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Organoids: Exploring the third dimension

 

 

21 October 2016 - For many decades, scientists have been culturing cells in two-dimensional monolayers on flat and rigid substrates. Although researchers have learned a lot from these systems, they also have their limitations. “There is tremendous wisdom in the architecture of a body – the architecture of a prostate, a mammary gland, or a liver,” said Mina Bissell of the Lawrence Berkeley National Laboratory in Berkeley, California. This wisdom is not reflected in two-dimensional cultures. By losing the context in which cells grow, they also lose their normal function.

 

Back in the 1980s, Bissell stressed the importance of maintaining the cells’ microenvironment and allowing them to grow in three dimensions. But it was only more recently – with the development of stem cell technologies – that the idea of growing three-dimensional ‘organoids’ in a dish picked up momentum. Human stem cells have enormous self-organizing capacity. Under the right conditions, they do in a dish what they do in real life: divide, differentiate and sort into realistic organ-like structures.

 

On 12–15 October 2016, researchers from different fields met at the EMBO | EMBL Symposium Organoids: Modelling Organ Development and Disease in 3D Culture in Heidelberg to discuss some of the latest discoveries in organoid research. “This is somewhat of a historic meeting, as is the very first conference on organoids,” said Jürgen Knoblich of the Institute of Molecular Biotechnology in Vienna, who, together with Bissell and EMBO reports editor Esther Schnapp, organized the conference.

 

From bench to bedside 

There are two types of organoids grown from stem cells, depending on whether they are derived from pluripotent or adult stem cells. Hans Clevers of the Hubrecht Institute in Utrecht, The Netherlands, pioneered the latter technology when, in 2007, he started growing organoids from guts. Today, his lab has applied the technology to grow organoids from a number of different tissues – liver, lung, prostate, pancreas and breast tissue – almost anything except brain.

 

Organoids from an adult cell can be grown very quickly. “You take a rectal biopsy and within a few days, you have a gut organoid,” explained Clevers, who delivered the conference keynote lecture. This makes them ideally suited for a whole array of clinical applications.

 

The step from bench to bedside has been extraordinarily fast in organoid research. For example, organoids from different patients can be used as ‘avatars’ to test medication. Clevers has set up organoid biobanks from patients for a number of different heritable diseases and cancers. They are used for screening drugs in drug development, or to find the best medication for individual patients in a personalized medicine approach. They serve to test toxicity directly on a functional representation of human organs and may, in the future, serve people in need for organs. In the even more distant future, this may be combined with CRISPR/Cas9 gene editing technologies to correct mutations before autologous transplantation.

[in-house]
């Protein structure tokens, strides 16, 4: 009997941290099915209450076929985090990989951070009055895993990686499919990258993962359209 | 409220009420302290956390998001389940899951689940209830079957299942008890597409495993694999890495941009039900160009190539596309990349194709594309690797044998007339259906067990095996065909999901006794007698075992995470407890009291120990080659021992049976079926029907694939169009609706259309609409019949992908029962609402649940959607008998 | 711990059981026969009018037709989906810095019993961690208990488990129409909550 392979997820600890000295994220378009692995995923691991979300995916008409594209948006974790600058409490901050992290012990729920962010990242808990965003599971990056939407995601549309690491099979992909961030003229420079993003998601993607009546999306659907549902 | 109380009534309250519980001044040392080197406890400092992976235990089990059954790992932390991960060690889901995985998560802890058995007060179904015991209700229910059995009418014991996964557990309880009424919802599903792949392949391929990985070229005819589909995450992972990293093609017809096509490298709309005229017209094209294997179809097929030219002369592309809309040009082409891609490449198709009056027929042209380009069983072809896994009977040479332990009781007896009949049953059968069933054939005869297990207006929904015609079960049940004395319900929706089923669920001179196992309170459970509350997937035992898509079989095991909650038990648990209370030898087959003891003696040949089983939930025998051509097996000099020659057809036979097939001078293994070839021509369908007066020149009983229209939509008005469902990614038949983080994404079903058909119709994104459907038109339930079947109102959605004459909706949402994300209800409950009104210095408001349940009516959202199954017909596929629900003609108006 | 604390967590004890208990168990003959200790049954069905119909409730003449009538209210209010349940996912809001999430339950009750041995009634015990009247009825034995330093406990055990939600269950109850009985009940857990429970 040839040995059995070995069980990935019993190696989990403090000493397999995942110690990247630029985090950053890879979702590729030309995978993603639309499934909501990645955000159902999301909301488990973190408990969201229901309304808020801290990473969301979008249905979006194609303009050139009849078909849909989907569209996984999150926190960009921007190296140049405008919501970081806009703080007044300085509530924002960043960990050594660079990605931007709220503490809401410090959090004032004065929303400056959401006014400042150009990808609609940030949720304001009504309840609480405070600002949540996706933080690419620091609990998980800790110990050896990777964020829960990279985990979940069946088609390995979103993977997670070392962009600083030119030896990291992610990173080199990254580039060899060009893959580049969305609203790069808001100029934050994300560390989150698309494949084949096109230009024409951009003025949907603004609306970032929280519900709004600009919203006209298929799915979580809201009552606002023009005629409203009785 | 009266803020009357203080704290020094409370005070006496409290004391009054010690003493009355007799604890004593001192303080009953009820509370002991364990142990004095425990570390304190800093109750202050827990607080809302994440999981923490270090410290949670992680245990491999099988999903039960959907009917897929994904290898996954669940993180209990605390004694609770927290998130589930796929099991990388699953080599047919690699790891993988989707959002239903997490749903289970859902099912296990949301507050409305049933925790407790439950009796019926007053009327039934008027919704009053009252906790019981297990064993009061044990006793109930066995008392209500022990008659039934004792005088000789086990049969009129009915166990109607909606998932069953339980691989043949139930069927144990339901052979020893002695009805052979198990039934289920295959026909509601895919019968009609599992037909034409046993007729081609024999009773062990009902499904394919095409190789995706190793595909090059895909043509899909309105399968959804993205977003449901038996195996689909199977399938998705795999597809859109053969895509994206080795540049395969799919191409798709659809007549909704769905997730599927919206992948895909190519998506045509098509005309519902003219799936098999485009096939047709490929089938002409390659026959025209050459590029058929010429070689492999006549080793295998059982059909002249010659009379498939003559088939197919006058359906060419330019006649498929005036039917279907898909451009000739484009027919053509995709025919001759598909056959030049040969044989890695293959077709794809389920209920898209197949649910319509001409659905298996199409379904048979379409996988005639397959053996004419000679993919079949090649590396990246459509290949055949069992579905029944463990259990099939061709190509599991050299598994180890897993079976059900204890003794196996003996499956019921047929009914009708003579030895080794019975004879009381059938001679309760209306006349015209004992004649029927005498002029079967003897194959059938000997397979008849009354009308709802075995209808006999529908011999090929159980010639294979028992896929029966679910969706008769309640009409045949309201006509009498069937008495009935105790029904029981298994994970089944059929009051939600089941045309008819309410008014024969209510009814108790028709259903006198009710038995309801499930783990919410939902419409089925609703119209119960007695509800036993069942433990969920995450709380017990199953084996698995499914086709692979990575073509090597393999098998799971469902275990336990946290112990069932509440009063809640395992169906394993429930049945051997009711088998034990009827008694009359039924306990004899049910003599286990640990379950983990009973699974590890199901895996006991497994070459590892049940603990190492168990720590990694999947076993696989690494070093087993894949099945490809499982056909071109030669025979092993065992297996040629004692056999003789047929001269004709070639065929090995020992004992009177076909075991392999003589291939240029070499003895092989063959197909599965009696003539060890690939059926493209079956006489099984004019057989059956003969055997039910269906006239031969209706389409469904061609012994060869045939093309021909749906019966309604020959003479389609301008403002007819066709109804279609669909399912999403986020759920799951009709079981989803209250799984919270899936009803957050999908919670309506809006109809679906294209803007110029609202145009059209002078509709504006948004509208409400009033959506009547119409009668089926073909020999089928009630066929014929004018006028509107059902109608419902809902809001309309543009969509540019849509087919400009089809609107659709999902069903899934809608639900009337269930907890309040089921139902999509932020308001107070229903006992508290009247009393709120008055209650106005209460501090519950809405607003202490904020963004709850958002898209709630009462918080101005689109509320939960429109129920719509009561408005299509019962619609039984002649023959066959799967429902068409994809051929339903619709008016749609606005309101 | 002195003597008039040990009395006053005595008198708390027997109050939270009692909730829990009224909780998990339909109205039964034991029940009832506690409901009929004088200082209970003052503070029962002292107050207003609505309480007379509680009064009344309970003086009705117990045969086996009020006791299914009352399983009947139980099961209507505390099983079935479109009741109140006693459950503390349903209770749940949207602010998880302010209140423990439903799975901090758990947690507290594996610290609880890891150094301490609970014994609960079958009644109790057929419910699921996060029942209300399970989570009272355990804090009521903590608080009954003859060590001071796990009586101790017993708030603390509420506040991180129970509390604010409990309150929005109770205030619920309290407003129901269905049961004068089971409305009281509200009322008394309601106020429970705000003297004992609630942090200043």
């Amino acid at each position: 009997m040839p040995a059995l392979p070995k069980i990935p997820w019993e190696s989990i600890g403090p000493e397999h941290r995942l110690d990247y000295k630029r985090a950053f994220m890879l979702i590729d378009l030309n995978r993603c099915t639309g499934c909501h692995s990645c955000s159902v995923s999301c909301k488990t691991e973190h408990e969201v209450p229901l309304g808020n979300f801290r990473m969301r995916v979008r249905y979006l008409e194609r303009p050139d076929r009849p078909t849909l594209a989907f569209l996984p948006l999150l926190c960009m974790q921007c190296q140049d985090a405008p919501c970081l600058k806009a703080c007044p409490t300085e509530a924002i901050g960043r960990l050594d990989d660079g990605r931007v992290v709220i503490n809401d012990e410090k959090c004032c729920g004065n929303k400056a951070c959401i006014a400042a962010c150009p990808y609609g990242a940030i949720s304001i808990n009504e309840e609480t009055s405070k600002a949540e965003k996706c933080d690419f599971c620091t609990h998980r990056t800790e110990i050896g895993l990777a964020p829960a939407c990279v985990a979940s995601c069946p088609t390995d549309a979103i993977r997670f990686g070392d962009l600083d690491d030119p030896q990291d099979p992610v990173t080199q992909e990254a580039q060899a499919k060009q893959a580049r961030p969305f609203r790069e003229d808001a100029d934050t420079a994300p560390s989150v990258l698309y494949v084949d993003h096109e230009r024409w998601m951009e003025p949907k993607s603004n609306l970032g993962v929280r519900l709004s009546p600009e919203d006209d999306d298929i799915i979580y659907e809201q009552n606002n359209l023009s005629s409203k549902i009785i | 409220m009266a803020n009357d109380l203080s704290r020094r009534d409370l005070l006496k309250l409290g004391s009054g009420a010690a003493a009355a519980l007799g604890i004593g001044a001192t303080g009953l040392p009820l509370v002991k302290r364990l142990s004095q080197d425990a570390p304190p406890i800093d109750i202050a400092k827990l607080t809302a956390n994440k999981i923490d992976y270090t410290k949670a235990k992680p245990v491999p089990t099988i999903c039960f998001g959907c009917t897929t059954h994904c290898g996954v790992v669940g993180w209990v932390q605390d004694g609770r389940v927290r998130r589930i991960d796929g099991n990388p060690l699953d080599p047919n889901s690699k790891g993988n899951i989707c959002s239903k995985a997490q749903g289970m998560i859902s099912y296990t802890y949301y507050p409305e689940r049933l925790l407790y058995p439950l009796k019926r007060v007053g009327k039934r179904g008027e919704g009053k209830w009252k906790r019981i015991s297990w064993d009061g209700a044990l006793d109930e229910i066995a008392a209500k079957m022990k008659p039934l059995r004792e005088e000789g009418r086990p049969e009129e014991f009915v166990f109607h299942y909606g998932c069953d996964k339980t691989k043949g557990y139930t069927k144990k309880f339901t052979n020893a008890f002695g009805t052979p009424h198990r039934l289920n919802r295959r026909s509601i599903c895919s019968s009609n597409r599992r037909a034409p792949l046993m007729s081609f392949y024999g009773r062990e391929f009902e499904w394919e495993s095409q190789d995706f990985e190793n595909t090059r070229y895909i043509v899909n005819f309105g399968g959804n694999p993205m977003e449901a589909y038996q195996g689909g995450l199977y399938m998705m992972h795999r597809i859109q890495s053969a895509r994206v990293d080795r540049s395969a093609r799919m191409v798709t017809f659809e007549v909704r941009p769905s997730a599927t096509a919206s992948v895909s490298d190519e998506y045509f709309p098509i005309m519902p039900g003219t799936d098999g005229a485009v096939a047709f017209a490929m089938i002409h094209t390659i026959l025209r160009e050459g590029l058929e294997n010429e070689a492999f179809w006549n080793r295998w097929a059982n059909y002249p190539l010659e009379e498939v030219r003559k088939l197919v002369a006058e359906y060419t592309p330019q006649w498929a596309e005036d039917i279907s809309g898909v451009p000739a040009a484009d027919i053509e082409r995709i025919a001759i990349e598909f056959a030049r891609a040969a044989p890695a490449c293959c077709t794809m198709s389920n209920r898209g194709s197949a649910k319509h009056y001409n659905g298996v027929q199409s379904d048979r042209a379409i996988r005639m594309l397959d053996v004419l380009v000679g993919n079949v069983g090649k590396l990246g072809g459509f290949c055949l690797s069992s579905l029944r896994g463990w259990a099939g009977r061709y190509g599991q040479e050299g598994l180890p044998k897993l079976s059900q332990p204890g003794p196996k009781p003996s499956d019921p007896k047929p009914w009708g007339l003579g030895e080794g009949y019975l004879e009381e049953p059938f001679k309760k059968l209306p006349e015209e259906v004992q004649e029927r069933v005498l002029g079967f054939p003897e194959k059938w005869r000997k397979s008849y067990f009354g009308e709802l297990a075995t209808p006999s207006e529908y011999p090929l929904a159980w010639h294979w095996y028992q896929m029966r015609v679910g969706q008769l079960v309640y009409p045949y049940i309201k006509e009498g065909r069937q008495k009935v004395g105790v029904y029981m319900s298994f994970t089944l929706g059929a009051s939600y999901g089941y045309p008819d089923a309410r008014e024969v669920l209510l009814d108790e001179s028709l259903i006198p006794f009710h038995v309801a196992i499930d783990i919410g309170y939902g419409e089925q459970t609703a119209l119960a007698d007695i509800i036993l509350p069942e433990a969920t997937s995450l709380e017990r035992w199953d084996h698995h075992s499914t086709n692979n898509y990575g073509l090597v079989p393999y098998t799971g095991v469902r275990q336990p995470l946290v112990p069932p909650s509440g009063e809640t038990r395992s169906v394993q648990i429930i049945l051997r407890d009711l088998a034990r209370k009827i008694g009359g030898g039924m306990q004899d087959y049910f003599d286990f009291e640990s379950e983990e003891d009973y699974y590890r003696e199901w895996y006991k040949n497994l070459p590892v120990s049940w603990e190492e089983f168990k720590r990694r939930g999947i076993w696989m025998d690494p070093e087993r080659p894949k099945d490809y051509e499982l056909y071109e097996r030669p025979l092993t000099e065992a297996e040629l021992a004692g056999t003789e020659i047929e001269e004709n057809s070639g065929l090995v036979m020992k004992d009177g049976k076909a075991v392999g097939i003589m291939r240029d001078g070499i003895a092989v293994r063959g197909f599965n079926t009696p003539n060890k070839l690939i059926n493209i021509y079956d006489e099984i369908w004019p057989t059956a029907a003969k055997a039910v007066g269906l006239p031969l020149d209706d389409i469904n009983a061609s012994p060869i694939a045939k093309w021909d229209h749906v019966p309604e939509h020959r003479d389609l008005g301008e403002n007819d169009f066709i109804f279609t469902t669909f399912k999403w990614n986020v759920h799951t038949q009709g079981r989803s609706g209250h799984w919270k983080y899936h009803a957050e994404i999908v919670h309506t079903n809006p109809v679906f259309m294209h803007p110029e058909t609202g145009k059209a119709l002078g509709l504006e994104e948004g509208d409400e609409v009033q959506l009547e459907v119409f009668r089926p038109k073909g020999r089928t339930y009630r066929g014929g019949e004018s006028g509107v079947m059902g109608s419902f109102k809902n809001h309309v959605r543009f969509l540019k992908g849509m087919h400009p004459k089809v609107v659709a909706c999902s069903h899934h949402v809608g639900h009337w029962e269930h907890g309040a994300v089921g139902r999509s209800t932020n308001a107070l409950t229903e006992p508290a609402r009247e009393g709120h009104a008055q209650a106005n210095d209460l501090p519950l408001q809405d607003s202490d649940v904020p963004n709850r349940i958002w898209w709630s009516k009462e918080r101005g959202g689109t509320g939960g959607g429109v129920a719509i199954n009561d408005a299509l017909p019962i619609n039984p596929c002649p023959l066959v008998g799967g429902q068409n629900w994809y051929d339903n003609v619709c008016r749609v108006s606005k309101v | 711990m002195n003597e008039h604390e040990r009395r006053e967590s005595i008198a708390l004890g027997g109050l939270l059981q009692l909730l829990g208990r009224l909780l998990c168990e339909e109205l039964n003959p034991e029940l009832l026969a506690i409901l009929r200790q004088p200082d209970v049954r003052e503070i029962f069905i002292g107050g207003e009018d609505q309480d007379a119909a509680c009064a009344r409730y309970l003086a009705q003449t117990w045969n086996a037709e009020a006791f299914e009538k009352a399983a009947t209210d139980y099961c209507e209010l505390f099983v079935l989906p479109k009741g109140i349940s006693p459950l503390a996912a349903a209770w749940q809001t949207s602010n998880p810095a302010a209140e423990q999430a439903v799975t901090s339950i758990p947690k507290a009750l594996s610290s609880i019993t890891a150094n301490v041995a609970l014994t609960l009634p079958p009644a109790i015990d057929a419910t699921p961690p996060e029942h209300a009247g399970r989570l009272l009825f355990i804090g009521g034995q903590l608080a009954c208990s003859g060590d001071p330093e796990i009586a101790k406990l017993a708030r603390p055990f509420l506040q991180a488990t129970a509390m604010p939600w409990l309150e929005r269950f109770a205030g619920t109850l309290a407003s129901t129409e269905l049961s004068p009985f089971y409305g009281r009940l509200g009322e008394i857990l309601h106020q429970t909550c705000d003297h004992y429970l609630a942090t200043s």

Modelling disease

The organoid field combines researchers from different disciplines and with different research styles, and the EMBO | EMBL Symposium brought them together to explore this interdisciplinary field from all angles. “It is high level basic cell and developmental biology meeting the clinic,” said Clevers. Clinicians contribute strongly to the adult organoid area with its many medical application. “Organoids from pluripotent stem cells are more complex and there are many very rigorous basic researchers in the field,” Clevers commented.

 

Jürgen Knoblich is one of them. “An important part of starting organoid research is providing a detailed description of their normal development. It’s just like establishing a new model organism,” he explained. After studying neural development in flies and mice, brain organoids became a new model system for him in 2011, when his lab pioneered a new protocol for growing them from stem cells.

 

A thorough knowledge of the normal development, Knoblich explained, is required for the next step towards clinical application, namely investigating the exact causes of developmental abnormalities in disease models. As one example, he has explored brain organoids derived from a patient with microcephaly and found that the phenotype arose because a defect in spindle orientation impeded precursor cells to divide sufficiently. Spindle orientation in early nervous system development has been Knoblich’s field of interest ever since his early fly research. “It has been very rewarding to take the same research question from flies all the ways to humans, and now even starting to work with individual patients,” he said.

 

“Organoids are really another name for 3D thinking,” said Bissell. They have already contributed to new approaches and discoveries, but there is more to come. Scientists around the world are working on improving organoid complexity to reflect normal organ development in more detail. “We are expanding our repertoire,” said Knoblich. And with that, organoids will continue to open up opportunities to explore new questions.